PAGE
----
Normality is finally being rewritten - the world is waking up to the fact that the past decade or so was extraordinary and bred extraordinary folly.

Accompanying this awakening I hear the phrase "no one could have seen this coming" so often of late. I may have used the phrase myself.

So, I thought it might be fun to point to two foreseers in particular (not including Warren Buffett) that have gained a near cult following having been proved in different ways to have been exceptionally prescient (or, perhaps, exceptionally lucky).

No one could ever be expected to get the every detail absolutely right in their forecasts but there were many that warned of the dangers we now face and in essence are being proved pretty well right.

With regard to the crazy world of banking (and indeed beyond just banking) Nassim Nicholas Taleb has been warning for some time of what he describes as a "black swan" event.

He believes that we fail to understand or take sufficient account of randomness and we build models that are destined to collapse over time. He railed and continues to rail against the clever-clever mathematicians (and indeed against a host of people, such as tie-wearing economists) that produced or endorsed a financial system that carried the hallmark of the White Star Line.

If you can get through the wall of contempt and his idiosyncratic style of communication as displayed on telly (for those who saw him on Newsnight last Friday) he has some very powerful points to make.

I was recently introduced to Taleb and leant a copy of his book Fooled by Randomness. Interestingly the person who leant me the book was a very bright and exceptionally pleasant former Goldman Sachs managing director who enthused about the book. From this I assumed there would be many in the City who are sensitive to the views of Taleb. Certainly, I have heard others since my introduction to Taleb similarly enthuse.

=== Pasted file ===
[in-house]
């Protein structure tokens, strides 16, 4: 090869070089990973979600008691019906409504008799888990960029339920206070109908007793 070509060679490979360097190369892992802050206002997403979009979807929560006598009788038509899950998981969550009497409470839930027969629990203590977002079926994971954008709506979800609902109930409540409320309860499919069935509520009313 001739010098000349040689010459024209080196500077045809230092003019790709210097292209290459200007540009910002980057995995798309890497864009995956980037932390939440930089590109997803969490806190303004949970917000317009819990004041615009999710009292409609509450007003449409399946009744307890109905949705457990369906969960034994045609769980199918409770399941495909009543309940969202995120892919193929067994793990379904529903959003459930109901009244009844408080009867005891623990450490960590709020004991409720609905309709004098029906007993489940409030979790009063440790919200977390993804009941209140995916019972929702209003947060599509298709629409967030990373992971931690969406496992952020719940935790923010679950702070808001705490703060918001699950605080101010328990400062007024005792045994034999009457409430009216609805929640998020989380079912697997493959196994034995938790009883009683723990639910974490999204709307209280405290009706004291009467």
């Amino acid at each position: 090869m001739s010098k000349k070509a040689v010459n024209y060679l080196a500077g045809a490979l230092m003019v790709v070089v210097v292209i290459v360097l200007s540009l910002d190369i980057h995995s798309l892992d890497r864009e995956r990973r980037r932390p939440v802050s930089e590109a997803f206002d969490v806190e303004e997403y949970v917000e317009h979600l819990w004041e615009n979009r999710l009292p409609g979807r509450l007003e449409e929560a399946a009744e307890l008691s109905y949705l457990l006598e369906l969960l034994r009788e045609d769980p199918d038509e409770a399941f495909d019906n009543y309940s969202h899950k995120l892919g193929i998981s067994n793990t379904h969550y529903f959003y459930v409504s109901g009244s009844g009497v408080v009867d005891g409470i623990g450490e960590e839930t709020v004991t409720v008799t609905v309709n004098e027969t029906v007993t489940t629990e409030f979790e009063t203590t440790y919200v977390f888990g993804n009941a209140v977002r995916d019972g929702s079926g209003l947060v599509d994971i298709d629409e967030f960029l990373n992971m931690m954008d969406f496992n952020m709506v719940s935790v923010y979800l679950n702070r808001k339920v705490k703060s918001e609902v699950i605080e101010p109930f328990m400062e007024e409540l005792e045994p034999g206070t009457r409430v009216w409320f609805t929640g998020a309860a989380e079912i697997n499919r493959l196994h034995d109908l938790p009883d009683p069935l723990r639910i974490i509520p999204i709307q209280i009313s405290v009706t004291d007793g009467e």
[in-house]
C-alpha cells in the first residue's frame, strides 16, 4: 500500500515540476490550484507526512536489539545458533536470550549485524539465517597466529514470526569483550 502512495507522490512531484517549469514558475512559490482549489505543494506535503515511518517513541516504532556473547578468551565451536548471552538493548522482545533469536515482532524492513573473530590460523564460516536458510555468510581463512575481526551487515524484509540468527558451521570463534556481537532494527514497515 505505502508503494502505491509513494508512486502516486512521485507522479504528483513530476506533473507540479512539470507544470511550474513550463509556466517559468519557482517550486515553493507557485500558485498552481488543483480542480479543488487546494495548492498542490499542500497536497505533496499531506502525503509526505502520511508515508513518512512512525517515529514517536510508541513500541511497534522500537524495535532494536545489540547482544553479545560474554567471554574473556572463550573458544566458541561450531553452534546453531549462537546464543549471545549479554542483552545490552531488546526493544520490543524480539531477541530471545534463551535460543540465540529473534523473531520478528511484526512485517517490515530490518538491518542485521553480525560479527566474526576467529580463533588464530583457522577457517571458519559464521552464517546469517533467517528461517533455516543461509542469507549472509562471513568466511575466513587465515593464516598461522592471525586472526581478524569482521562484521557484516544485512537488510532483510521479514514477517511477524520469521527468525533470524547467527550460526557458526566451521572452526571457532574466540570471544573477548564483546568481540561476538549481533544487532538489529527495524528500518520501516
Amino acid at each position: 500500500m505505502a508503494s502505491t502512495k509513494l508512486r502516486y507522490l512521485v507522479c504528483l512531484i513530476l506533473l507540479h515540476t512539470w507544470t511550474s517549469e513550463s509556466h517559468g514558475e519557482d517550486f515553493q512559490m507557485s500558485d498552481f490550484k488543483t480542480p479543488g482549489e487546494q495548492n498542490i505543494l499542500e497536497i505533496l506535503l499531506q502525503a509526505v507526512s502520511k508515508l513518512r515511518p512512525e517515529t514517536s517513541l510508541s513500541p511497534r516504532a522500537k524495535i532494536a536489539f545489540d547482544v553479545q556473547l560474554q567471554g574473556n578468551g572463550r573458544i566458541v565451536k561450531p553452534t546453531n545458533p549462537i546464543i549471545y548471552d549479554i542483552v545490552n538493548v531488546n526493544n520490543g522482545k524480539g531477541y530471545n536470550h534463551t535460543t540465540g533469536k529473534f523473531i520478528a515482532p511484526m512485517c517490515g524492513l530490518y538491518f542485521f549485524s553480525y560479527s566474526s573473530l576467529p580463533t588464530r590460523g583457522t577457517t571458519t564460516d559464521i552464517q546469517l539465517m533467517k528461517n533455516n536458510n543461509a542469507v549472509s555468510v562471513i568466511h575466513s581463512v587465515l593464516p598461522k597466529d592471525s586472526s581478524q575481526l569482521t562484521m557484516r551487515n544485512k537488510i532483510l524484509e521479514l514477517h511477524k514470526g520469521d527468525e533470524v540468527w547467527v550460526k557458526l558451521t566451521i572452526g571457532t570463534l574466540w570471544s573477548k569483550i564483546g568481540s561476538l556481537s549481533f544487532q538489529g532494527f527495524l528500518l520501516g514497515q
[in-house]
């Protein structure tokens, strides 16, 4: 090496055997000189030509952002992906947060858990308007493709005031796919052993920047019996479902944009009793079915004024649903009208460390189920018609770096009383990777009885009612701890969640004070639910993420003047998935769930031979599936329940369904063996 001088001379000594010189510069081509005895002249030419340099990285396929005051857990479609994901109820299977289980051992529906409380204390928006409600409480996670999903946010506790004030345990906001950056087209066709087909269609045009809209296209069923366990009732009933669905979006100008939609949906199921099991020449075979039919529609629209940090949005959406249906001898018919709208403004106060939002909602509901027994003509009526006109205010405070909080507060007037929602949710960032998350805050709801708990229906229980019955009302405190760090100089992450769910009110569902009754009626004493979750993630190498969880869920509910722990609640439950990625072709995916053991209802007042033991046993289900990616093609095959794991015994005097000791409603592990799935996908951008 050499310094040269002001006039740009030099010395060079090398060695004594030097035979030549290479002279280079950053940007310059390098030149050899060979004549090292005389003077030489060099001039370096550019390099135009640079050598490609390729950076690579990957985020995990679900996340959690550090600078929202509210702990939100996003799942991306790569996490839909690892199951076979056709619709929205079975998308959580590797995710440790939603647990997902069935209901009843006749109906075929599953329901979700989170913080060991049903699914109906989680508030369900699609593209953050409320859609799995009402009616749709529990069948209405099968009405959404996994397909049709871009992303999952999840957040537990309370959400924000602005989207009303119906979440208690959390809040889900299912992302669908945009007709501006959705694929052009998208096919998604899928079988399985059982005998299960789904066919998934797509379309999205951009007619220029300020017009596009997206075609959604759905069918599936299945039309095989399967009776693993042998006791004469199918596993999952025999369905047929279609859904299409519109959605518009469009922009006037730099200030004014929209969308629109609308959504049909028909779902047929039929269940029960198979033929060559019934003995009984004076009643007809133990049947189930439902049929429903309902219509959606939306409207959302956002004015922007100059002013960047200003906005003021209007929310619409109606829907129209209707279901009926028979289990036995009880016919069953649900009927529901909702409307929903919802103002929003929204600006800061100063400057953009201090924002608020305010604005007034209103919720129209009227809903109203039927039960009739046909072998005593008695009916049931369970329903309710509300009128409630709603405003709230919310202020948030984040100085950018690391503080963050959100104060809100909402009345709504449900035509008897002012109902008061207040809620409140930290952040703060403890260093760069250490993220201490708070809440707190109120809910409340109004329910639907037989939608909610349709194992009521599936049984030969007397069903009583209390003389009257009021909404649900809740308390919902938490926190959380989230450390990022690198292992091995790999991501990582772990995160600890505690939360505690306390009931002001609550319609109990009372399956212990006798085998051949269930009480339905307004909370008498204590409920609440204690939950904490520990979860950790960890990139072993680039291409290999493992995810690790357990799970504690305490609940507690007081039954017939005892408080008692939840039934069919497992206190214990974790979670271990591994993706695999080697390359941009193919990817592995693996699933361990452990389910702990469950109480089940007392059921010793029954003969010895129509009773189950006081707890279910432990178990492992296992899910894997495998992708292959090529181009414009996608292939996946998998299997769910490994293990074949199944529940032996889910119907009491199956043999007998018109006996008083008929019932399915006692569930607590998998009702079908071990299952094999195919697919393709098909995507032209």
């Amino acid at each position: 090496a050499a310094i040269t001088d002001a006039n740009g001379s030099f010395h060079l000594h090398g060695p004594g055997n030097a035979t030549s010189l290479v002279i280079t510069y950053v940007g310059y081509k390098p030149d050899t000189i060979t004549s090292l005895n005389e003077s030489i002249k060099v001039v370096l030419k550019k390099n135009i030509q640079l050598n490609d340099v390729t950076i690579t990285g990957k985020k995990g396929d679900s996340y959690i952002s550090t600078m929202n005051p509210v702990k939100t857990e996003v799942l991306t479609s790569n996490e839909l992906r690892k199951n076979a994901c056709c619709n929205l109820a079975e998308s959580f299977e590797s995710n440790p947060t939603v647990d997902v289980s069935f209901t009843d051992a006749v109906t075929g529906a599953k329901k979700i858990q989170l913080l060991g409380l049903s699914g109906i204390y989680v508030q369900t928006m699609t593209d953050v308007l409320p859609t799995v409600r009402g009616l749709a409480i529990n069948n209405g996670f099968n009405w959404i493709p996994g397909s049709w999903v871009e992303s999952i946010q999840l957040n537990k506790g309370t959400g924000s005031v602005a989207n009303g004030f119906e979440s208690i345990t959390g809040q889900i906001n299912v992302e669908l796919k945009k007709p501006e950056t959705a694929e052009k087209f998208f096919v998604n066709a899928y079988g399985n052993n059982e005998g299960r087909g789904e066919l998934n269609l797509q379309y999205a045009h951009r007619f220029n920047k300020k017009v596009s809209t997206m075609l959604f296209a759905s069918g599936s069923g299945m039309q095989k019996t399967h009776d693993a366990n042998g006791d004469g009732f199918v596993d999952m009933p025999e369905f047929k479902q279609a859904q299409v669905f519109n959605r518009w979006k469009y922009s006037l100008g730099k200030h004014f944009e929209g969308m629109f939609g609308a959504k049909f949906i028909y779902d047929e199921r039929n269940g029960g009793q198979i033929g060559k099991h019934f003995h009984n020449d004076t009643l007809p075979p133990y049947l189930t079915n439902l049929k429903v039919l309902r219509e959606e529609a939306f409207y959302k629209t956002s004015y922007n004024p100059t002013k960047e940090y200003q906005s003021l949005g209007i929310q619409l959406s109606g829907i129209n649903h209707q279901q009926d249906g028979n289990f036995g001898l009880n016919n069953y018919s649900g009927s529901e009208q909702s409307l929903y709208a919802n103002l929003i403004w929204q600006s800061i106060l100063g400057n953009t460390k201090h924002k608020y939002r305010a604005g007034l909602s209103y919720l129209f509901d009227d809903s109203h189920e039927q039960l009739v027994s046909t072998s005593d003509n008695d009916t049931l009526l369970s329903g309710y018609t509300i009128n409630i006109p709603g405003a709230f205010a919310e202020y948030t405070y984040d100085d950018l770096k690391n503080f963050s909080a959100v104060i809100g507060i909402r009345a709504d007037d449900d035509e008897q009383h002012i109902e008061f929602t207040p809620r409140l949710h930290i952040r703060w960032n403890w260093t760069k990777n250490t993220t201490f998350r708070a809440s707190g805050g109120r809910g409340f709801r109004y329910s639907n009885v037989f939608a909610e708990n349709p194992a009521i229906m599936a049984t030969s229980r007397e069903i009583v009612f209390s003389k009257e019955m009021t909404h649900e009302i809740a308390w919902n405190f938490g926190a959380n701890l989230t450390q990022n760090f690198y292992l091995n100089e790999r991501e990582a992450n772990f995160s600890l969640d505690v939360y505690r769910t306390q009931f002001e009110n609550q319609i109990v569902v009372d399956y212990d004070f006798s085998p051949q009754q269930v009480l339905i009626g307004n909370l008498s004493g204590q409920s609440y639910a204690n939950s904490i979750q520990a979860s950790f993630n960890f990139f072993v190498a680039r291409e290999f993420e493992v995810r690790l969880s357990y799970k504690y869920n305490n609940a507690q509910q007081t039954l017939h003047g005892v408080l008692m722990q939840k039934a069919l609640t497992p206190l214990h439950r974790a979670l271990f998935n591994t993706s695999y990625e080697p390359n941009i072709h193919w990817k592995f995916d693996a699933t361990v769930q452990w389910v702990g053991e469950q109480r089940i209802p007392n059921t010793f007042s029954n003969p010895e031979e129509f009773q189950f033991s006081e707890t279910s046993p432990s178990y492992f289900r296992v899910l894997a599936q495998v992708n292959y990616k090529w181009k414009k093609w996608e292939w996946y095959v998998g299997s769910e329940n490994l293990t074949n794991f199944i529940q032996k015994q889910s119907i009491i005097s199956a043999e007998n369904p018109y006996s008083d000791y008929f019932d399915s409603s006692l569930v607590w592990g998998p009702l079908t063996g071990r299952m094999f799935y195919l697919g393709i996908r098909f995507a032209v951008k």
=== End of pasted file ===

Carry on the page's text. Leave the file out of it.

It has some great thought provoking passages - well I thought so.

With regards to economics and more particularly house prices, checking out Fred Harrison may be worth the effort.

He has been saying for some years that we were heading for a house price crash in 2008 and a depression in 2010 (fingers crossed, please no). What is more he predicted the spurt in prices before the bust last autumn.

But just to show that you don't have to be super smart to see disaster looming. Closer to home, here is some advice for those councils who amazingly suggest that no one could reasonably have foreseen the collapse of Icelandic banks - I suggest someone in their finance departments starts reading the FT or the Economist in a little more detail than looking for their next job.

I have to come clean, I had cash in Icesave (and tempting rates they were too). But looking back at my successive withdrawals from Icesave over the past year or more, they seem to map the risk implicit in the articles I read.

I am not quite sure how the councils and for that matter the Chelsea Building Society appear to have misread "basket case" for "sound place" to invest.

Anyone who can reasonably be expected to read the financial and economic press should have been aware of the grave risks faced by Iceland as long ago as this spring if not earlier.

I would argue that if someone like me (who absolutely loathes anything to do with personal finance and is intensely lazy to the point of near indifference when it comes to managing my money) can manage to get cash out of a tottering bank, I feel sure that the professionals engaged by local authorities have no real excuse.